Treatise on Red Fish Cave, Hells Canyon, Idaho Spring 2017

Let’s make the artist a woman.
Young, moccasin clad, and kneeling, ochre
staining her long fingers, brushing
rough, limestone walls in the shape
of, let’s say, because we can, a fish,
maybe a salmon, though salmon weren’t
why she was here, but a salmon
nonetheless, because we need one
(even just this one)
to believe ever they were here, as dammed
waters belie their ancient holdings.

Let’s say she is beautiful, our artist,
and why not, for beauty depends less here
on skin and lips, as say, art
and the way her body sways this way
and that, moving with the fish in the stream
of cool air that rises from the lungs
of the cave. Let’s just say

she finishes this one fish, worries
a final line, maybe a gill, working
to re-member the salmon, the last run,
last summer, the cambium peels, and the way

the young man shied, then stomped like a colt
at her passing. Let’s say this makes her smile
and move further into the cave, her fingers alive,
fresh with blood-made paint, her eyes
straining to hear the sound of another heart,
deeper, that, let’s say, moves her

to paint a herself here, higher
in the cave’s throat, where darkness hides,
narrow lines for legs, a curios head, then
she creates, the perfect circle
of a belly, which, we’ll say, appears
pregnant, and why not, we are, afterall
moving to the belly of the cave, the woman,
rewombing, returning, perhaps

like the salmon, to her own birthplace.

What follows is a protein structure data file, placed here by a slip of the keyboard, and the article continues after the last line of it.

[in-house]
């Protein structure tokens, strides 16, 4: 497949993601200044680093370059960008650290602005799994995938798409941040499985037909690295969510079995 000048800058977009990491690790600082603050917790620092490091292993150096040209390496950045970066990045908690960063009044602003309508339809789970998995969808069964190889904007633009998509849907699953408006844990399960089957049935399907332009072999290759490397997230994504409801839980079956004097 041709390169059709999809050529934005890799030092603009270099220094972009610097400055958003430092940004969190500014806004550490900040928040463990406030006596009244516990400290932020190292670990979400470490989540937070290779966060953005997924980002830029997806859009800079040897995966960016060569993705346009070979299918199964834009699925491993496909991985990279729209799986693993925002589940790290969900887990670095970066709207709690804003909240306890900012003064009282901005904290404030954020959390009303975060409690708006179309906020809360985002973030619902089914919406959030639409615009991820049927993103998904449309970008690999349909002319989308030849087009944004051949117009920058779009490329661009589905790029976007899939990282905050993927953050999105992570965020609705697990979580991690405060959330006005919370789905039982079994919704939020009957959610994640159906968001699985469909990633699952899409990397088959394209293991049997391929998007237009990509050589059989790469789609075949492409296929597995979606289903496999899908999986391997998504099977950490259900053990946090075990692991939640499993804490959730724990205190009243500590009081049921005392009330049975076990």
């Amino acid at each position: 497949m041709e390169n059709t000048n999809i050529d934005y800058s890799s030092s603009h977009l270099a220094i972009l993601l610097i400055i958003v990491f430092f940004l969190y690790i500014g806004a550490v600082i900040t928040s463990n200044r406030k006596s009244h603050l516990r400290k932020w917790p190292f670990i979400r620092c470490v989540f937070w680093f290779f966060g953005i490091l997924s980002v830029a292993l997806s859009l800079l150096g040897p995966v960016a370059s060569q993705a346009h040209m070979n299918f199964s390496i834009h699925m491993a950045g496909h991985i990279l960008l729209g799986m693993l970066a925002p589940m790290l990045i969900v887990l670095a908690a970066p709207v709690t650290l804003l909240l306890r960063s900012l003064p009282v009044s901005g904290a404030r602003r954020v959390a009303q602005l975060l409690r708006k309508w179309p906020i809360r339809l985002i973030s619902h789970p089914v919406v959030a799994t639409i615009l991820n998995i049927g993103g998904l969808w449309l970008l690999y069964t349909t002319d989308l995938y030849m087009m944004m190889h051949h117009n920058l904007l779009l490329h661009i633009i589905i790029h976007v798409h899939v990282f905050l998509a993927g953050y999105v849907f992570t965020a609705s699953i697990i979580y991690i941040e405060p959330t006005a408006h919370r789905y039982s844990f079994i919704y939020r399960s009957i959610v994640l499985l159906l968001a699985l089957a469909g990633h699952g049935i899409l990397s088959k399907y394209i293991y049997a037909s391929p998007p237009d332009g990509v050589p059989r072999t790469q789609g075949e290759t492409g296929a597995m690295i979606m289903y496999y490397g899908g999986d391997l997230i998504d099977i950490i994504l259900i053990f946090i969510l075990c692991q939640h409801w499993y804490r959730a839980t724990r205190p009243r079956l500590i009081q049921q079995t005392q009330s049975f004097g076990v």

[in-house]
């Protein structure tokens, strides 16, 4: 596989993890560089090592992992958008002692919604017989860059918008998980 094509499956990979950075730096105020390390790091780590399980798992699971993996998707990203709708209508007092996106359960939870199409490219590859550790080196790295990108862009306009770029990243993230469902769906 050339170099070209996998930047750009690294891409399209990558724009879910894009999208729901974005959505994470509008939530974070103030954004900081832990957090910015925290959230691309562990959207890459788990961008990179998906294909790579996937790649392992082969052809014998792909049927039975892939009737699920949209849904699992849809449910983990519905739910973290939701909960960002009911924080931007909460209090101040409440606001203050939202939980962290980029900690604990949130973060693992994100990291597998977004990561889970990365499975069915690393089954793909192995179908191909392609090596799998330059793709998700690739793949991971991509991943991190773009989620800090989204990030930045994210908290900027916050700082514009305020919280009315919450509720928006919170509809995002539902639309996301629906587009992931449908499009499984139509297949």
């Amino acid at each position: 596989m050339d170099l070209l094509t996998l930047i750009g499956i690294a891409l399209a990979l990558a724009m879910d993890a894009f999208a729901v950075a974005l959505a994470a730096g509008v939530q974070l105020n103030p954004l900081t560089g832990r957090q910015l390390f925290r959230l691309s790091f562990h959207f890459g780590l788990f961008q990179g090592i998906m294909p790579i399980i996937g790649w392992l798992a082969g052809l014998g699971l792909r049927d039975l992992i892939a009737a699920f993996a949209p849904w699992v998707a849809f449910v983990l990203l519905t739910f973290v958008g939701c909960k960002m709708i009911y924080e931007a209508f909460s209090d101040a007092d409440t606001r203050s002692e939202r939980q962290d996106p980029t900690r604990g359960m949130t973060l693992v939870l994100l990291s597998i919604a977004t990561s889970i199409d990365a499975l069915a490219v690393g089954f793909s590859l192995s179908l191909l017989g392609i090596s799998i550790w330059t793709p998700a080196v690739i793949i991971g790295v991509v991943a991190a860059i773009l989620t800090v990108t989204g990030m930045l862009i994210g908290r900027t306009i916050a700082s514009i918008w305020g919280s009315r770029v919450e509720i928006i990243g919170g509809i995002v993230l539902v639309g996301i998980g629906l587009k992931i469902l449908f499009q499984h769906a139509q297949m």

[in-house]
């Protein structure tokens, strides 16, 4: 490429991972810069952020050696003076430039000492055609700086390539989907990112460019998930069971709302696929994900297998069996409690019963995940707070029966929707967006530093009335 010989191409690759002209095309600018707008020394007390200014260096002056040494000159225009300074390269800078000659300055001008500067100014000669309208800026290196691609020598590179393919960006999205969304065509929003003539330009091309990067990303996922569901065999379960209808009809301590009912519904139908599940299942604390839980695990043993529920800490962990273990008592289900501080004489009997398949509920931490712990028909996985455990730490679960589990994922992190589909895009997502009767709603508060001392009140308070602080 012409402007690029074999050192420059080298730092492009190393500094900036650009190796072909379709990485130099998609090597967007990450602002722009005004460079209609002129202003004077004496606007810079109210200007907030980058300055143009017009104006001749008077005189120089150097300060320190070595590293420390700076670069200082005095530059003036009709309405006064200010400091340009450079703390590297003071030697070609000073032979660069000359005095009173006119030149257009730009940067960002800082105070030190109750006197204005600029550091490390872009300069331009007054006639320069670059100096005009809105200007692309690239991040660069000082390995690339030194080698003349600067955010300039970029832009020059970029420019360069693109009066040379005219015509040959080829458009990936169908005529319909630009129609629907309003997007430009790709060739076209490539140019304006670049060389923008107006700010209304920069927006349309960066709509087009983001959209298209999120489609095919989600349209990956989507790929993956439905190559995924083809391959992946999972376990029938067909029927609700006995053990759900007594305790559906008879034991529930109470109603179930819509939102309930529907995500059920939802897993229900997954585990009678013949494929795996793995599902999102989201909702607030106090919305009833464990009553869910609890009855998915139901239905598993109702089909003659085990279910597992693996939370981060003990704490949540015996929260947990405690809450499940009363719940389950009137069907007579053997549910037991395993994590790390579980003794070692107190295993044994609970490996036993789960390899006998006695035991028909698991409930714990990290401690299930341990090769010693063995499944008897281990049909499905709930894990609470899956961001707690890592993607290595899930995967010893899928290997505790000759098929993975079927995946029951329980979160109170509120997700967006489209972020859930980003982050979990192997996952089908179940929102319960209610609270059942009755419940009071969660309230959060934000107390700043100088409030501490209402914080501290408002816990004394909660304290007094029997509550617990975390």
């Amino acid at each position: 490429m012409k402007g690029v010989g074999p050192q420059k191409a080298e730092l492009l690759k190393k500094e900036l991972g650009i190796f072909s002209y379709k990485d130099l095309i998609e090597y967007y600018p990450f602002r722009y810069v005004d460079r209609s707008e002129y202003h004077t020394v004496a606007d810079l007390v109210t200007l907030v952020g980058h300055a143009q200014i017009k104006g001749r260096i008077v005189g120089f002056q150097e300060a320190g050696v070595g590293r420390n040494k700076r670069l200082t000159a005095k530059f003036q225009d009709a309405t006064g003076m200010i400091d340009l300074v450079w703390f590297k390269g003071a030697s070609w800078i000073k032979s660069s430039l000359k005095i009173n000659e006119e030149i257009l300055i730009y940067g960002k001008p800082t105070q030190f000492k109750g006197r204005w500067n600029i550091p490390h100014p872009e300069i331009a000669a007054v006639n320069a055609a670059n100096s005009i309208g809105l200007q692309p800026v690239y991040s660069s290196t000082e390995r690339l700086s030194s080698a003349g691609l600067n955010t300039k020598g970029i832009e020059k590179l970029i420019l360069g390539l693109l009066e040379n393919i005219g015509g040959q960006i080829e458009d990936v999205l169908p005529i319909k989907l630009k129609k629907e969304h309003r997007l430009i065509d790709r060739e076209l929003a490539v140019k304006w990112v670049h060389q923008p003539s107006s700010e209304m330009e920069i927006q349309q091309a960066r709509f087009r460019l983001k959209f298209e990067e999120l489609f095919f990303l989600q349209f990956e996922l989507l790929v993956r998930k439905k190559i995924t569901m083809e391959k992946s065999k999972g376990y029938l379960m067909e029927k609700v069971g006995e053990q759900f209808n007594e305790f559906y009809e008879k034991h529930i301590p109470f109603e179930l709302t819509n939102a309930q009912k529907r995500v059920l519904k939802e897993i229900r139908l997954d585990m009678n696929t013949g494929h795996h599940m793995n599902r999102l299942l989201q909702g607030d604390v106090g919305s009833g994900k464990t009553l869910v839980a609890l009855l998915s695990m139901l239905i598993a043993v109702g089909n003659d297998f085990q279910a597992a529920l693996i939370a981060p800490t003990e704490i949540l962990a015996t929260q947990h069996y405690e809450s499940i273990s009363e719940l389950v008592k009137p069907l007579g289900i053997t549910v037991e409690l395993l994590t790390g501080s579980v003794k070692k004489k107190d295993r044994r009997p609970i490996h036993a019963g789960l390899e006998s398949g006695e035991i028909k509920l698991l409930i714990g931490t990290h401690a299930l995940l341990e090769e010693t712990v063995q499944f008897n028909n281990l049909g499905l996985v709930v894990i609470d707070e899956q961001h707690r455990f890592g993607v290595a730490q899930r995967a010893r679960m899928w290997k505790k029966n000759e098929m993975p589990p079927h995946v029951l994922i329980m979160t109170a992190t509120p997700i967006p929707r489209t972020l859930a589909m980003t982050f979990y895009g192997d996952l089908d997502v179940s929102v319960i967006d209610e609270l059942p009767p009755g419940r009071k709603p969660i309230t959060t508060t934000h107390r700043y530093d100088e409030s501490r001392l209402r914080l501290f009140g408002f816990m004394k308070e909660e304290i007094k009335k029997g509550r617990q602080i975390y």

And because she is filled now
with passion, (and some fear,) for the dark
is truly deafening in this limestone
stomach, she has one more thing she needs
to say. She covers her hand
in that red, dark red, red that screams,
(isn’t it beautiful)
and she presses it against the limestone.
Or did she whisper it soft
to the rock? It nevertheless remains,
and we think we can hear it. Even today.

Now let’s say she leaves,
but let’s not say anymore. For it’s growing
late, and we’ve assumed enough, haven’t we,
about words that lie still in the dark,
about histories held in hash marks
of red salmon, in the perfect circle
of a woman’s belly, or stuck in the mouth’s
of caves. Enough of stories still in red hands,
that, like the salmon, live only
in approximation to our wonder, to dammed
water, to the sound of the wind
as it blows away any trace of her
footprints left, certainly, in the soil.
 
 
 

A knowledge of Indian customs, costumes, histories and traditions is, of course, essential to the understanding of their drawings. It is probable that many were intended to commemorate events which to their authors were of moment, but would be of little importance as history. “Pictographs” by William Tomkins.